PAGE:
It’s a sunny Friday afternoon in beautiful Lunenburg, and PICTON CASTLE is looking good. She’s alongside at her wharf, where she’s spent the past three months ever since returning from the summer voyage of Tall Ship festivals. It’s been a busy and productive three months: a six-week Bosun School; major rig overhaul, new spars, significant work in the engine room, new stowage in the hold, and a concerted effort to organise throughout. The ship is looking better than ever.

Our crew for this Transatlantic Voyage are a great gang too, we have 45 people aboard (plus one cat), and energy is high. The skill level is quite impressive for the start of a voyage, partly thanks to a number of apprenticeship scholarships granted by the Nova Scotia Seamanship Education Society to widen access to young aspiring professional mariners who couldn’t otherwise access this excellent sea training opportunity. And we are very happy to have them aboard.

So the ship’s ready and the crew are ready, we’ve loaded provisions and made our passage plan – the final part of the jigsaw is the weather. Yesterday was a whole lot less pleasant than today’s clear skies and sunshine – rough weather was forecast, blowing 50 knots just outside the harbour, left over from that hurricane that hit Mexico and even at our sheltered wharf there was a fair amount of swell as this deep low pressure system blew over.

There’s no need to set off on a voyage into bad weather, so we waited with extra lines ashore and double gaskets aloft. Frustrating for the new crew of course, but I think once they saw the conditions, most were secretly glad of another day snug alongside rather than out battling the howling wind and rain. With an excellent short term and long range forecast, the weather’s much better today, but after a strong blow like that the sea state is still choppy and unpleasant, with wind against swell adding to the confusion. Besides: we’re not superstitious, but you can’t start a voyage on a Friday.

It’s not just the crew – even the ship seems eager to get out to sea where she belongs: we were drying sails at the dock earlier this week and she caught a puff of wind that set her tugging at her mooring lines, seemingly keen for the open ocean. It was quite a sight.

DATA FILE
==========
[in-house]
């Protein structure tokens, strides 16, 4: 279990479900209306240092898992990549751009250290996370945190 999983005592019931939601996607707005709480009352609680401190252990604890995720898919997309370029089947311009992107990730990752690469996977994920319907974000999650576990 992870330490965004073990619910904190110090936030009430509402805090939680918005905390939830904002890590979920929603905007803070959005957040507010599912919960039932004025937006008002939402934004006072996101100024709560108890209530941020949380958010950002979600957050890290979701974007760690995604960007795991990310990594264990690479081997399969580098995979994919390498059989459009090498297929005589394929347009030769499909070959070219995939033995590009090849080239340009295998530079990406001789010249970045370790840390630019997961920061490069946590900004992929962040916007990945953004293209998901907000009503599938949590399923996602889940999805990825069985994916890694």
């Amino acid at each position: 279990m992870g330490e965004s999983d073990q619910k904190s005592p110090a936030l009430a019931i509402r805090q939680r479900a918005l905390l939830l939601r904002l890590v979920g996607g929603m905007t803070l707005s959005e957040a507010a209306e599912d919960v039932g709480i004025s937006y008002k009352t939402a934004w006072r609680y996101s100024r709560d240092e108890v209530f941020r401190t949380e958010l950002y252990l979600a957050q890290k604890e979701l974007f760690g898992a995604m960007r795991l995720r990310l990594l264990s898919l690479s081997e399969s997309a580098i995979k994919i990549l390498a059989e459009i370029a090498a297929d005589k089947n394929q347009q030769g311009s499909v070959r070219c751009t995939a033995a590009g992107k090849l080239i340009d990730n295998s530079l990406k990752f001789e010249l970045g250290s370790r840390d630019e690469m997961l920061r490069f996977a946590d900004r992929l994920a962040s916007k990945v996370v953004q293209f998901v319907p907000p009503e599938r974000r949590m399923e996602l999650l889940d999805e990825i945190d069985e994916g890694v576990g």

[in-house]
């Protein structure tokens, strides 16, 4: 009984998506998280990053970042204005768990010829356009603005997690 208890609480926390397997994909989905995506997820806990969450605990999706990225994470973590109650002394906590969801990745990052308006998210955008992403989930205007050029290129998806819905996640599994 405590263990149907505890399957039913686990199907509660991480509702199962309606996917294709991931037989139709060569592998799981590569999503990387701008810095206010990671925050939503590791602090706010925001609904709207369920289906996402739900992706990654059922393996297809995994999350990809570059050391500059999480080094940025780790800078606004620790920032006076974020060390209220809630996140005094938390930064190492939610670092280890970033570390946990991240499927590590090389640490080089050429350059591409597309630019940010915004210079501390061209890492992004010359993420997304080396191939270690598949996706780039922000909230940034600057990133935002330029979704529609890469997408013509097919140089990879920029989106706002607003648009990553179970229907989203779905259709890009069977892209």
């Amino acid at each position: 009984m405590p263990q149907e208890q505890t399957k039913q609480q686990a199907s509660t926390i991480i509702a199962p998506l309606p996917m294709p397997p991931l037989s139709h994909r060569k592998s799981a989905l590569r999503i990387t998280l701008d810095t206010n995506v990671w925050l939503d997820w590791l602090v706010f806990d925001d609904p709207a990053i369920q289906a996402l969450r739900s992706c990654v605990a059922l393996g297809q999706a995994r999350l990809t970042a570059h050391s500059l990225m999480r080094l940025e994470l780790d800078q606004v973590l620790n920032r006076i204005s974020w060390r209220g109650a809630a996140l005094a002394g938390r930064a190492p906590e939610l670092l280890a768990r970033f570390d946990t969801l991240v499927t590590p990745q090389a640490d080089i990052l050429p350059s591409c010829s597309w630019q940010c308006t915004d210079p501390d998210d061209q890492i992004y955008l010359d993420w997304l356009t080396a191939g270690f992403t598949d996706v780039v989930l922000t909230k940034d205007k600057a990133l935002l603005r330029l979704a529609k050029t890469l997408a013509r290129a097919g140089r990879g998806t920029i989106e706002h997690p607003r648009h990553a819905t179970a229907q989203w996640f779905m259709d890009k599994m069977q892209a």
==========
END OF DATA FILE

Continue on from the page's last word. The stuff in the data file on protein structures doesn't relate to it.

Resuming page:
And so tomorrow at about 10am the time will have finally come for us to clear out of Canada, cast off our dock lines, haul down sheets and tacks and set sail for the horizon.

As a great friend of the ship said to us today: “Run out of excuses, time to go.”

30 October in Lunenburg - opt

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Day’s Run – 4 November, 2015

A squally day of sunshine, showers and rainbows. Squalls are unpredictable and can bring rain, strong winds and wind-shifts so the Mate of the watch is constantly on the alert for them, scanning the weather horizon and the radar to get as much warning as possible. Then they have time to call the Captain, make sure their people are in waterproofs, see that sails are shortened down if necessary and that the helmsman is ready to put the wheel over and run before the wind.

Usually it’s all over in a couple of minutes and we can get back on course.

4 Nov Rainbow

SHIP’S WORK: Sailing the ship is still the focus. The watches have been training in tying basic knots, practicing sea-stowing the outer jib, and more practice taking weather observations. On their off-watch Colin and Sam H made a nice leather patch that laces onto the spanker boom to prevent the boom chafing against the shrouds when sheeted right out.

Bosun and Captain took up a little on the main t’gallant shrouds and head rig headstays with a small gang.

BOUND FROM: Lunenburg, Nova Scotia
TOWARDS: Flores Island, Azores
NOON POSITION: 40°43.4’N /056°07.9W
DAYS RUN: 128nm
COURSE AND SPEED: SExE1/2E (113°True), 6.3kts
WIND: S, Force 5
WEATHER: 7/8 cloud cover (Strato-cumulus), 57F (14°C), sea surface temp 68F (20°C) barometer reading 1022 millibars
SWELL HIGHT & DIRECTION: 6-8 feet, North by West